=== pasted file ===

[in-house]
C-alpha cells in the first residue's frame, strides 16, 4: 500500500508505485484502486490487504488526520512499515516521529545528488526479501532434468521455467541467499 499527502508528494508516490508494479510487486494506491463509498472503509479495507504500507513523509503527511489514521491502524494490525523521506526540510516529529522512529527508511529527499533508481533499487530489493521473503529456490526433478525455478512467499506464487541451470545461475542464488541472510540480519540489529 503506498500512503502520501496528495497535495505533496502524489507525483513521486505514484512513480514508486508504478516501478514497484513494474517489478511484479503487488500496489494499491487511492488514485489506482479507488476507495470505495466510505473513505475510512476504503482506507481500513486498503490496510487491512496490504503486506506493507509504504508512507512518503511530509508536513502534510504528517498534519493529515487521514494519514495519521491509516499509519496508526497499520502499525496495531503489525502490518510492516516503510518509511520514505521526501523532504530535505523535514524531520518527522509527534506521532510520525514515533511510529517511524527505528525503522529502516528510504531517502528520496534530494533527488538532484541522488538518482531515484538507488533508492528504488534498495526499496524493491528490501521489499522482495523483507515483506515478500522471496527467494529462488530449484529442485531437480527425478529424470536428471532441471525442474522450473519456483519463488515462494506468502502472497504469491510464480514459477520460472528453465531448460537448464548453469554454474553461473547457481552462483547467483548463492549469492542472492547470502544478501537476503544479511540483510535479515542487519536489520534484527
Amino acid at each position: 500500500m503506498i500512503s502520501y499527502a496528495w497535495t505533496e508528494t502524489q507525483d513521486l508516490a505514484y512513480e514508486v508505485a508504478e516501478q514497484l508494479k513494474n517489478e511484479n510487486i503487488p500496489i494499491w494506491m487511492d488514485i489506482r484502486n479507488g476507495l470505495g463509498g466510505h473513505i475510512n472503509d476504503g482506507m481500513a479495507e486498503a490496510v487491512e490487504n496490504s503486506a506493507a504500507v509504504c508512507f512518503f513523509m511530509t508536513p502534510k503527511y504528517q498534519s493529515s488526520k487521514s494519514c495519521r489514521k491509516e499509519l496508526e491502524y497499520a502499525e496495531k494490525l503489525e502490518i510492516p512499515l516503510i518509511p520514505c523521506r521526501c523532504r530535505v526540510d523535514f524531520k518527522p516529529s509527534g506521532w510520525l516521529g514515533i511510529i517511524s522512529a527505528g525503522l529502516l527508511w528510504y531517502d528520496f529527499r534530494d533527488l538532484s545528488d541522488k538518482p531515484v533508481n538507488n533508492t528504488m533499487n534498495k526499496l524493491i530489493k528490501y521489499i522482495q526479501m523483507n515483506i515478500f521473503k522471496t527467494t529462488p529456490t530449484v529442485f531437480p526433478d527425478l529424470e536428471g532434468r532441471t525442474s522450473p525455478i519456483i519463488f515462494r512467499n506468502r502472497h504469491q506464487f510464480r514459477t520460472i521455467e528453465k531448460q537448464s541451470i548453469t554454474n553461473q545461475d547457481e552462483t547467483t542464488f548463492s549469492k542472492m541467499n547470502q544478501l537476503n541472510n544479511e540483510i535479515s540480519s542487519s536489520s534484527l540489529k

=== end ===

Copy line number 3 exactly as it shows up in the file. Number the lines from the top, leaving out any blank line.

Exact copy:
Amino acid at each position: 500500500m503506498i500512503s502520501y499527502a496528495w497535495t505533496e508528494t502524489q507525483d513521486l508516490a505514484y512513480e514508486v508505485a508504478e516501478q514497484l508494479k513494474n517489478e511484479n510487486i503487488p500496489i494499491w494506491m487511492d488514485i489506482r484502486n479507488g476507495l470505495g463509498g466510505h473513505i475510512n472503509d476504503g482506507m481500513a479495507e486498503a490496510v487491512e490487504n496490504s503486506a506493507a504500507v509504504c508512507f512518503f513523509m511530509t508536513p502534510k503527511y504528517q498534519s493529515s488526520k487521514s494519514c495519521r489514521k491509516e499509519l496508526e491502524y497499520a502499525e496495531k494490525l503489525e502490518i510492516p512499515l516503510i518509511p520514505c523521506r521526501c523532504r530535505v526540510d523535514f524531520k518527522p516529529s509527534g506521532w510520525l516521529g514515533i511510529i517511524s522512529a527505528g525503522l529502516l527508511w528510504y531517502d528520496f529527499r534530494d533527488l538532484s545528488d541522488k538518482p531515484v533508481n538507488n533508492t528504488m533499487n534498495k526499496l524493491i530489493k528490501y521489499i522482495q526479501m523483507n515483506i515478500f521473503k522471496t527467494t529462488p529456490t530449484v529442485f531437480p526433478d527425478l529424470e536428471g532434468r532441471t525442474s522450473p525455478i519456483i519463488f515462494r512467499n506468502r502472497h504469491q506464487f510464480r514459477t520460472i521455467e528453465k531448460q537448464s541451470i548453469t554454474n553461473q545461475d547457481e552462483t547467483t542464488f548463492s549469492k542472492m541467499n547470502q544478501l537476503n541472510n544479511e540483510i535479515s540480519s542487519s536489520s534484527l540489529k